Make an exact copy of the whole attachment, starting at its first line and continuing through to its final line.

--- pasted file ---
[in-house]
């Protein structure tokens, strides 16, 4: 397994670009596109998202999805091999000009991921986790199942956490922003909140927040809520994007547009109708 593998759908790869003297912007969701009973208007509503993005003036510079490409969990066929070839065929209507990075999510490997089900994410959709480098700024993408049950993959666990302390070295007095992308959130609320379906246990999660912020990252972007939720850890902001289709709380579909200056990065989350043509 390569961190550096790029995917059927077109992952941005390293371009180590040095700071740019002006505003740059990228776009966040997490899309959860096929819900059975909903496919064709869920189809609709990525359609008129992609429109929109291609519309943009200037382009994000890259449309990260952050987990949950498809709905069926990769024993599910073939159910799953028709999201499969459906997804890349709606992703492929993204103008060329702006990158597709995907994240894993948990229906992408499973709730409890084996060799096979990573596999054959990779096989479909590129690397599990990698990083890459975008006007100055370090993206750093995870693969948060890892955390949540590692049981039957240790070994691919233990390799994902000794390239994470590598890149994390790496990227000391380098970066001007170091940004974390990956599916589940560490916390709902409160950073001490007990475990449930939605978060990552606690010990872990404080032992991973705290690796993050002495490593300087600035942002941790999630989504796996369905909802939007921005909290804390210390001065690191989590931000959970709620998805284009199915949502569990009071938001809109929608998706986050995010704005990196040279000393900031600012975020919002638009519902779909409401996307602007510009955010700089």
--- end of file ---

[in-house]
């Protein structure tokens, strides 16, 4: 397994670009596109998202999805091999000009991921986790199942956490922003909140927040809520994007547009109708 593998759908790869003297912007969701009973208007509503993005003036510079490409969990066929070839065929209507990075999510490997089900994410959709480098700024993408049950993959666990302390070295007095992308959130609320379906246990999660912020990252972007939720850890902001289709709380579909200056990065989350043509 390569961190550096790029995917059927077109992952941005390293371009180590040095700071740019002006505003740059990228776009966040997490899309959860096929819900059975909903496919064709869920189809609709990525359609008129992609429109929109291609519309943009200037382009994000890259449309990260952050987990949950498809709905069926990769024993599910073939159910799953028709999201499969459906997804890349709606992703492929993204103008060329702006990158597709995907994240894993948990229906992408499973709730409890084996060799096979990573596999054959990779096989479909590129690397599990990698990083890459975008006007100055370090993206750093995870693969948060890892955390949540590692049981039957240790070994691919233990390799994902000794390239994470590598890149994390790496990227000391380098970066001007170091940004974390990956599916589940560490916390709902409160950073001490007990475990449930939605978060990552606690010990872990404080032992991973705290690796993050002495490593300087600035942002941790999630989504796996369905909802939007921005909290804390210390001065690191989590931000959970709620998805284009199915949502569990009071938001809109929608998706986050995010704005990196040279000393900031600012975020919002638009519902779909409401996307602007510009955010700089």